"I think this real love you talk about is only an excuse for selfishness.  It is the love of an inpatient boy, not a grown man.  A grown man knows that in life we may not always simply have whatever we want."

I liked this book and I think it was a fun idea for a story.  I think this qualifies as a fun, light summer read.

Sunday, July 17, 2011

Moon Over Manifest by Clare Vanderpool

I'm pretty sure I put a hold on this book after hearing about it from my cousin Betsy, but I can't remember.  I haven't written a review for awhile.  I'm still working my way through The Optimistic Child, which I am really liking, and it's just been a busy end of school-start of summertime around here!

This book was a nice dive back into novel reading for me after taking a few weeks off.  You know how I love a spunky 12 year old girl protagonist!  Abilene has been sent to live with strangers while her father works on the railroad for the summer.  She is brave and knows how to take care of herself, but is still lonely for her father that loves her and worries that their separation might not be temporary.  She has a sweet voice, and talks about "universals," the things you can count on in any town.  Things like snobby rich girls, chalky classrooms and things "everyone knows" except the new girl.

Abilene is anxious to learn more about her father's life in Manifest, and is searching for any stories about him.  There's a really poetic part where she notices footprints all over the wood floors, and wonders if any might be her father's from when he lived there.  She sets off to discover the mysteries hidden in a box of letters and mementos she has found.  As she reads the letters, her neighbor Miss Sadie fills in more stories.  So the book switches back and forth from 1936 when Abilene is living in Manifest, to 1918 when her father was living there.  I think the two stories weave together well.

I liked how the characters were nice!  The circumstances were often sad surrounding both Abilene and Jinx, but you could feel that they felt safe and loved in Manifest.  My favorite part was when the town (in 1918) worked together to outbid the coal mine bosses for some property.  It was a perfect example of coming together and making something good out of what seems like a hopeless situation. (Even if it did involve alcohol and a con!)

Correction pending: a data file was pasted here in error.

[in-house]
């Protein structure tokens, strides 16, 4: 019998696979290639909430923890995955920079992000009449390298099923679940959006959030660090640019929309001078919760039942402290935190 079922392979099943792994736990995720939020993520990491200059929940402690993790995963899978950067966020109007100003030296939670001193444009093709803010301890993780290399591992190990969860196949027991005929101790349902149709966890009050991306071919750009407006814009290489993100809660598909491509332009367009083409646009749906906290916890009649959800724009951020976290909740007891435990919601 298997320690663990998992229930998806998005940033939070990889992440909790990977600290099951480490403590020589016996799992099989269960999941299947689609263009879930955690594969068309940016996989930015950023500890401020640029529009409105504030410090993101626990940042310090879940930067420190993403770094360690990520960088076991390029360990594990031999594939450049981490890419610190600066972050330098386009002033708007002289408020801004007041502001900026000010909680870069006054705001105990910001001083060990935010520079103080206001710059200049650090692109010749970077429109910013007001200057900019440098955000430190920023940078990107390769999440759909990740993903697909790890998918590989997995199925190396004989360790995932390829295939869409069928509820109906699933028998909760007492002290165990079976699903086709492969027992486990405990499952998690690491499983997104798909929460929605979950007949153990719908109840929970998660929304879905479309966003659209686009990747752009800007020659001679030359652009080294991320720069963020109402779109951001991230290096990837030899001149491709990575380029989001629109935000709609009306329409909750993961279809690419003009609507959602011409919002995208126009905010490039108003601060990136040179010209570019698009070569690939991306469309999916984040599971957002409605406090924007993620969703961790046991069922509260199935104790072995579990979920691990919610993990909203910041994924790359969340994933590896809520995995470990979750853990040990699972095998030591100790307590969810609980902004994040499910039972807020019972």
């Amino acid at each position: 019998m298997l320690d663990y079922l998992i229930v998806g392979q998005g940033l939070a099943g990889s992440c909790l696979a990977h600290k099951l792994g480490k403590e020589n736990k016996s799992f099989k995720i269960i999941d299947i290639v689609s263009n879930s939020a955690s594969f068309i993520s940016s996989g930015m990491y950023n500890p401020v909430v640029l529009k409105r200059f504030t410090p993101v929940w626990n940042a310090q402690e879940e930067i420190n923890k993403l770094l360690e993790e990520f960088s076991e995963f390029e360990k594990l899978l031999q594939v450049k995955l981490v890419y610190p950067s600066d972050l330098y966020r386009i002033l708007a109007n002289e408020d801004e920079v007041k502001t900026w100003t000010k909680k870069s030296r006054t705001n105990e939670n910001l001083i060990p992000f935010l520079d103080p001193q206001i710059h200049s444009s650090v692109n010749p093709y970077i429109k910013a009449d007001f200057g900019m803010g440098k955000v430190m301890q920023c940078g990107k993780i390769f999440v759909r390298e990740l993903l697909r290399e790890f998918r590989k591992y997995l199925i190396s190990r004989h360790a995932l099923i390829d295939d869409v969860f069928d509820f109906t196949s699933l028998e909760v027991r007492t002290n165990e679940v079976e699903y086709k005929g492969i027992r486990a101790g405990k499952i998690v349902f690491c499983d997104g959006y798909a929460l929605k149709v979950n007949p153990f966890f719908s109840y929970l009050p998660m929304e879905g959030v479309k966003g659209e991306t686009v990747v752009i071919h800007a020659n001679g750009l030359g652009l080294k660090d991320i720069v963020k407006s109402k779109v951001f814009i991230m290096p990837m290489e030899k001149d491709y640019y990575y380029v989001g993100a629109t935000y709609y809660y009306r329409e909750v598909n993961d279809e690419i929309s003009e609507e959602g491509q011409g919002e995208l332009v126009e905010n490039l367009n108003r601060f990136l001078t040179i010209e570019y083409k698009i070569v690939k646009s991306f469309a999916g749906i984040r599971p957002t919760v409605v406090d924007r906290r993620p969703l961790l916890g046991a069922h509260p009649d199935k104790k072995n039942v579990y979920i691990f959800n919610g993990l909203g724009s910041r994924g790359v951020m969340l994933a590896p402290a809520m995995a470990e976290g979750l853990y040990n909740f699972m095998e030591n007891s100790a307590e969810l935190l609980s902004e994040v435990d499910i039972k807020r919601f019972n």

"'Amen,' they said in unison, these citizens of the world, and they held their breath as the many and varied ingredients that had been simmered and stewed, distilled and chilled, were combined to make something new.  Something greater than the sum of its parts."

There were times when the story felt a little slow to me.  Like there were a few threads going, and many of them weren't going anywhere.  The search for "the rattler" for instance, seemed to go by the wayside, then was wrapped up at the end without much to do.  And Sister Redempta, who I loved, seemed to fade away too.

I liked the characters in this book, but didn't really fall in love with them the way I hoped.  The small town setting, characters trying to discover more about their past, growing up, working together, these are the kind of themes that endear books to me, but this one fell a little short for me. 

BUT, I would recommend this.  It is a good read.  I think it would be great for anyone who likes heart-warming stories, and especially if you like historical fiction.  I would recommend it for kids too.  Maybe 9 and up?  This is Clare Vanderpool's first book and it won a Newbery medal! I'm looking forward to reading the next books she writes and I hope I like them even more!